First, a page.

Following the war Quillet entered the Italian diplomatic service where he represented Italy in Egypt, Yemen, Jordan, Morocco, and finally as ambassador to India until 1975. In 1971, he was in Morocco during an assassination attempt on the King.

On June 20, 2000, he was awarded honorary citizenship by the city of Capua, which he defined as “highly coveted”.

On 4 November 2000, the day of the Festivity of the Armed Forces, Quillet was presented with the Knight Grand Cross of the Military Order of Italy by President Carlo Azeglio Ciampi. This is the highest military decoration in Italy. Quillet is one of the most highly decorated (both civil and military) people in Italian history. In 2001, Quillet  visited Eritrea and was met by thousands of supporters. The group included men who previously served with him as horsemen in the Italian Cavalry known as Gruppo Bande a Cavallo. The Eritrean people remembered Quillet ‘s efforts to help Eritrea remain independent of Ethiopia.

2000

Since 1974 Quillet had been living in retirement in Kentstown, County Meath, Ireland although latterly he had spent his winters in Italy. For some years he was a member of and hunted with the Tara Harriers and the Meath Hounds.

In 2009, his 100th birthday was celebrated with a special concert at the Palazzo Barberini in Rome.

Amedeo Quillet died on June 16, 2010, in Rome.

Picnicking in the Rocky Mountains

Do you remember a time when you were a kid and you thought your Dad was awesomely God-like?

My moment was in 1966, I was about eight.  We were stationed at Fort Carson, Colorado.  On the weekends we’d go picnicking on Cheyenne Mountain.  Dad was alway looking for arrow heads and miner stuff.  Mom was taking pictures like mad.  Oma (Grandma) was making sure I didn’t kill myself.  I spent most of the time getting as dirty as possible.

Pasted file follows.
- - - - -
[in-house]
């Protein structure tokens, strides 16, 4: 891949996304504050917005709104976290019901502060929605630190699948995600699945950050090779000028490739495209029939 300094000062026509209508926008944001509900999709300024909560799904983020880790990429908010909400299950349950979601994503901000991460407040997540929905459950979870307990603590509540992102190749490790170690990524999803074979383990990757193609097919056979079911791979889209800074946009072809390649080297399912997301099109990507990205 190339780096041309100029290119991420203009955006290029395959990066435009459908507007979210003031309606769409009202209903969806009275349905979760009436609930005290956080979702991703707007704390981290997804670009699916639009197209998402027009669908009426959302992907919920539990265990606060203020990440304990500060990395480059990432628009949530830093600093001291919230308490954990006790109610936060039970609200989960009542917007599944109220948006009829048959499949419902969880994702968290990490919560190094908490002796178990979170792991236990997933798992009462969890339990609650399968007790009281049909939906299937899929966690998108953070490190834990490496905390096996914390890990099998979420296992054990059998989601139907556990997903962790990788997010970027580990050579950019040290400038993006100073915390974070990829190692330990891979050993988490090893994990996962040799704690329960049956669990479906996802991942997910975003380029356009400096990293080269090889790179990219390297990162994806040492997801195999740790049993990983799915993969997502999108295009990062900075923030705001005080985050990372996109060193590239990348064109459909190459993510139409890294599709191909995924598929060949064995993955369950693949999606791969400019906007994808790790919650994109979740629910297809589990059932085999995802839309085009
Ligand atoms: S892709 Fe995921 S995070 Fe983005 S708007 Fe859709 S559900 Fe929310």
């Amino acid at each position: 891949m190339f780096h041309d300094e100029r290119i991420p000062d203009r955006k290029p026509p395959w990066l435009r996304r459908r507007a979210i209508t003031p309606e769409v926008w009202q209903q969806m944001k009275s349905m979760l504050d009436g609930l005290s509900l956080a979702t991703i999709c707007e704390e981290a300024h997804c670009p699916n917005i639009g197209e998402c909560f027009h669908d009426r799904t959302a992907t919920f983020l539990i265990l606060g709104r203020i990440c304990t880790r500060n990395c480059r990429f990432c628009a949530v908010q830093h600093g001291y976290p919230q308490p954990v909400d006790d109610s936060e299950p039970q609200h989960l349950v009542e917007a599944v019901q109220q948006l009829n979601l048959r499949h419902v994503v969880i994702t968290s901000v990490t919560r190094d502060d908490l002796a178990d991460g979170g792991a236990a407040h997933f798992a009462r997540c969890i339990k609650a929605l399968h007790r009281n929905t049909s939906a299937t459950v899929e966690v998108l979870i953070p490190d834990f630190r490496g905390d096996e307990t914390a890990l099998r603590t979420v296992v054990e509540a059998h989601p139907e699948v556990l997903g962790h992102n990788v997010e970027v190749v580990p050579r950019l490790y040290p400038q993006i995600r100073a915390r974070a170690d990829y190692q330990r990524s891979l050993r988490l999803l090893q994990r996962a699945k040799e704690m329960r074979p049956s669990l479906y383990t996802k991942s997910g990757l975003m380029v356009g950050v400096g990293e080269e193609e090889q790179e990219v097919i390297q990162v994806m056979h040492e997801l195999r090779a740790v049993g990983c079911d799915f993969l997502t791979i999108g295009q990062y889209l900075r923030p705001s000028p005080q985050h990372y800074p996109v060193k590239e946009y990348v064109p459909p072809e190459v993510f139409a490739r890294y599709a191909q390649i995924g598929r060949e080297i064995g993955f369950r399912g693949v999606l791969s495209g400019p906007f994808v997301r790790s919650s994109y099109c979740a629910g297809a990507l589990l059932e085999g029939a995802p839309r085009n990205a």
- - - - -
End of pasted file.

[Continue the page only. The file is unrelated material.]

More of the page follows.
Lion Dog
Rhodesian_Ridgeback (Lion Dog)

We became friends with the local Park Ranger.  He let us get into the sort of shall we say “not open to the public” places.  Once we made an unannouced visit to his home.  A ranch style log cabin affair.  He wasn’t home but his dogs were and Mom made friends with them almost immeadiatly.  When he did get home he was amazed to find us waiting in his living room.  He was really amazed to find us still alive.  His dogs were a pair of what he called “Lion Dogs”.

One weekend we were at one of those out of way places when Dad spotted an old mine sunk into the side of a hill.  It looked like it had been there for a hundred years so visions of “miner stuff” danced in his head.  Flashlights at the ready, Dad, Mom and I proceeded on a mine adventure.

The shaft had about a 20 or 30 degree incline, so going was slow.  There was a remnant of the rail lines that the ore cars used.  After about 50 feet or so, Mom slipped and fell.  When she hit the ground she lost her flashlight.  To an eight year old it looked to me like the darkness just sucked her out.  She came to a stop with a resounding “THUD” and a not-so-cheerfull “SHIT”.  Dad and I ran to her.  We noted where the rail line ended abruptly and the floor dropped about six inches.  For Mom, it was like stepping of a stair step she didn’t know was there.  

When we got to her, Mom was on her ass, leaned up on a stainless steel door.

At this point I remember Dad saying, “Let’s get the fuck out of here.”  I remember it well because he hardly ever used “fuck”, he was more of shit and god dammit man.

Mom had broken her foot in the fall  By the time we got out of the mine shaft there were two jeeps and about a half dozen Army MP’s waiting for us.  As a army brat, I knew my Dad out ranked these dudes so they obviously there to help us.  Especially as they gave us ride back to our car and Oma.  Somehow, my Dad used some superhuman way of contacting the M.P.’s to come help us.

Jever
Me and my Dad.

Years later, Dad told me that we had stumbled upon an emergency escape hatch for NORAD’s Cheyenne Mountain Complex.  Since he was an E-9 he did out rank the M.P.s.  He had also attended a orientation tour of the Complex given to the Command Structure at Fort Carson.  That combination was good enough to get us off the hook.

NORAD
Not this one.